December 8, 2008
Wilderness with Teeth
This past week I joined the Cerro Castillo Citizen´s Expedition for a 5-day traverse set to integrate into Sendero de Chile, a national project linking trails its 8,500km stretch.
We set off on a new path only known to Escuela de Guias. A steep, sandy traverse threatens to pitch me into the void. Somehow I dig in my toenails, like a cat on a tightrope, and make it across. Footprints of huemul, Chile´s endagered Andean deer, are everywhere.
The toll: two hikers with debilitating food poisoning from the previous night (the lox?), one guide slips pack first into the river, a few guides and guests wrangle with a full tripod setup (the topographer didn´t interpret work in terrain literally).
¨Aqui me quedo,¨ says the Topographer, and we´ve only hiked for 2 hours. It´s impossible to get him to resist the tendency to flop on his back, and harder to get him back on his feet, as he scrambles like an overturned beetle.
We reach an alpine meadow bordering a snowy pass. Wildflowers peep through the tundra, water trickles underfoot. No one heeds the Topographer. We arrive at camp 7 hours later.
A day for foot repair. A stray dog at the camp receives ham bones, lentils and oatmeal, he must have been starving. We day hike to Glaciar el Peñon but it´s receded so far it´s no longer a day trip.
The dog turns back at the pass. Every man, woman and mongrel for his/herself. When someone breaks out the horse jerky, I even try it. Stringy. Hard to forget.
We nose up toward the creased blue glacier sitting under Cerro Castillo´s cathedral spires. It releases a curtain of meltwater over cliffs, bubbling into the stream at our feet.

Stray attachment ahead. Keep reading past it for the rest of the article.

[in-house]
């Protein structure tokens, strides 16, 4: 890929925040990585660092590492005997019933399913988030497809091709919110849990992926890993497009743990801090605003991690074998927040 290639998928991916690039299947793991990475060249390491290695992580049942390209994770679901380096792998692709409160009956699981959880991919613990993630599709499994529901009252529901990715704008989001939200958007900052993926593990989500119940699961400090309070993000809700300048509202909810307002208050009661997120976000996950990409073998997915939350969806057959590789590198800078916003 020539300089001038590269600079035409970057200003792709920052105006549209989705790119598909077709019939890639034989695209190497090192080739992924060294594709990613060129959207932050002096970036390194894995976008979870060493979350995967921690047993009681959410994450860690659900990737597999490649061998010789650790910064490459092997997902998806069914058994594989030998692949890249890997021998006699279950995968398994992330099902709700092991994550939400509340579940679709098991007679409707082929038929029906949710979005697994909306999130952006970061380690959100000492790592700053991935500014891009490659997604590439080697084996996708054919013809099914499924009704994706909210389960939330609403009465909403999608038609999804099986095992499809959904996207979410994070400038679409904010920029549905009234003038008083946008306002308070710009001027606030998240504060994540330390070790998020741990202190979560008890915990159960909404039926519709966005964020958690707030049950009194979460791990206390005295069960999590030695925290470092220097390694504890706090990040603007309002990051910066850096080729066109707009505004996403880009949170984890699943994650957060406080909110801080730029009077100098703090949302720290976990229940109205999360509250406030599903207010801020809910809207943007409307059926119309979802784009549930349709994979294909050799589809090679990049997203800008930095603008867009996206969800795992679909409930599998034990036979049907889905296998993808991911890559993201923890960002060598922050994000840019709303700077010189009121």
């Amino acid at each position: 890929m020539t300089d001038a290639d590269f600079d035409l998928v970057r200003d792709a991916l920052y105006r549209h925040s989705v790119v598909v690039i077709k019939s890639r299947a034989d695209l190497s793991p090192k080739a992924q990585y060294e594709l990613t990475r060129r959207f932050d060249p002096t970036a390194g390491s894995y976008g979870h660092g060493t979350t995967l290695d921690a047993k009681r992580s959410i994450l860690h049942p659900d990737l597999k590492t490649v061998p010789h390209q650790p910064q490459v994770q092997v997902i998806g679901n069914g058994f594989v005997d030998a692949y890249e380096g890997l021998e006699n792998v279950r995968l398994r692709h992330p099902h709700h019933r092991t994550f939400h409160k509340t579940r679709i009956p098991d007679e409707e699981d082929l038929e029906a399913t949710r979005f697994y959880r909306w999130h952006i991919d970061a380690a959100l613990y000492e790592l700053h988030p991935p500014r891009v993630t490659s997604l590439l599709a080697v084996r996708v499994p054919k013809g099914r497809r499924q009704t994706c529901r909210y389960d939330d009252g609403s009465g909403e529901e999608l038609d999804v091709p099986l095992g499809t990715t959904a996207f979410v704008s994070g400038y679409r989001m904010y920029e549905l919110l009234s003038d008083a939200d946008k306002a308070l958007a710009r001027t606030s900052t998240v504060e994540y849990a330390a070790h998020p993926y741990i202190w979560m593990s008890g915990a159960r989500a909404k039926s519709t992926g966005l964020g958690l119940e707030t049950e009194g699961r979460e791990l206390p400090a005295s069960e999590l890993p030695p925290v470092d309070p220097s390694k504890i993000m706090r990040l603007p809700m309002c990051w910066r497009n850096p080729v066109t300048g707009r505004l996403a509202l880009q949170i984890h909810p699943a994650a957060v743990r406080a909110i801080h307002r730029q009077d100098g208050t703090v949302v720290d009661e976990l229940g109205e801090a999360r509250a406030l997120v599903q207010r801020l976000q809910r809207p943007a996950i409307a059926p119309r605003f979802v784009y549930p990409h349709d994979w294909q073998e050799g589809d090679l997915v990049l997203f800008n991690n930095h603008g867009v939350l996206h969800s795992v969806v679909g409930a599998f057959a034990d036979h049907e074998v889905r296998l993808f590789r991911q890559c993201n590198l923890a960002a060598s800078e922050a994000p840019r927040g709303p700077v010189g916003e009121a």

¨The Castle,¨ as it´s named, must be Chilean Patagonia´s most iconic peak, though it is seldom approached and only climbed by experts. We debate Sendero de Chile´s vision for lodgings, including one right in this priviledged spot.
Over the course of the hike we´ve only run into three other hikers, all carrying the guide I´m updating. They have alternately told me that it´s exactly on the money and that the directions are completely unclear.
There´s work to do, if not in writing than in perceiving, including on my own behalf. Outside Torres del Paine, Patagonian trails are another beast: scarcely marked, pocked with rivers without bridges and passes without footprints. For now, Reserva Nacional Cerro Castillo has only three park rangers to cover its 200,000 hectares.
In this torrential wilderness, any reception of infrastructure, with all of its blessings and curses, will be bittersweet. Yet memories of a wilder Cerro Castillo (like horse jerky) will be hard to forget.